3 Casual Essay Annotated Bibliography Ingernira. “Examination and Standardized Testing: How to Improve Evaluations of Students.” HubPages. HubPages. n.d. Web. 11 March. 2013. The focus Ingernira pinpoints on in the article is recognizing that testing is required to gauge how much the student learned however, I feel that testing is needed to establish the financial solutions for each state and school to determine rather or not they will be able to receive a grant. Also the...
    565 Words | 2 Pages
  • Standardized Testing - 806 Words
    Thesis statement: Standardized tests in the public school system have become biased and they are becoming costly to the school systems. Introduction: According to Dr. Hoffman, it is the multiple-choice format that is to blame. “Multiple choice tests penalize the deep student, dampen creativity, foster intellectual dishonesty, and undermine the very foundations of education” he remarked in a 1977 interview. A standardized test is a test that uses uniform procedures for administration and...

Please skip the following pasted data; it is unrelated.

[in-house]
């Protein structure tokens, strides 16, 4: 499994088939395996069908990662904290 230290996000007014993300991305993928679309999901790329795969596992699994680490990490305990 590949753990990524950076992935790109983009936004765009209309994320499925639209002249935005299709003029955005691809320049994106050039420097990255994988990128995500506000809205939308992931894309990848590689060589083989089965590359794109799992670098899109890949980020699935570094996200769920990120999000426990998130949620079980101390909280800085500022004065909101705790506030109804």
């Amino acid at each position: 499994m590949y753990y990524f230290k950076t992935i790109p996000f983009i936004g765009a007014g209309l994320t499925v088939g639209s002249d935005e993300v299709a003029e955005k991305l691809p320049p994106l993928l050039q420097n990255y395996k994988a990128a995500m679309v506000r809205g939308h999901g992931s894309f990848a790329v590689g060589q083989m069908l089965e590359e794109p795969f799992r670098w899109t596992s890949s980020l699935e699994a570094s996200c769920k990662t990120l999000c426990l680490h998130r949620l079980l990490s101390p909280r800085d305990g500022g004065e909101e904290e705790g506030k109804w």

806 Words | 3 Pages
  • Standardized Testing - 624 Words
    The morning sunlight shining partially through the window onto a student who is waiting to begin his standardized exam. The student glancing through the window, looking at man running down the street trying to make it on time to work. The man has lingering thoughts on his mind about a project deadline that he should have been more organized with. The man running around the corner past a older women talking on the phone, a conversation that the man could not interpret. This older woman who...
    624 Words | 2 Pages
  • Standardized Testing - 1279 Words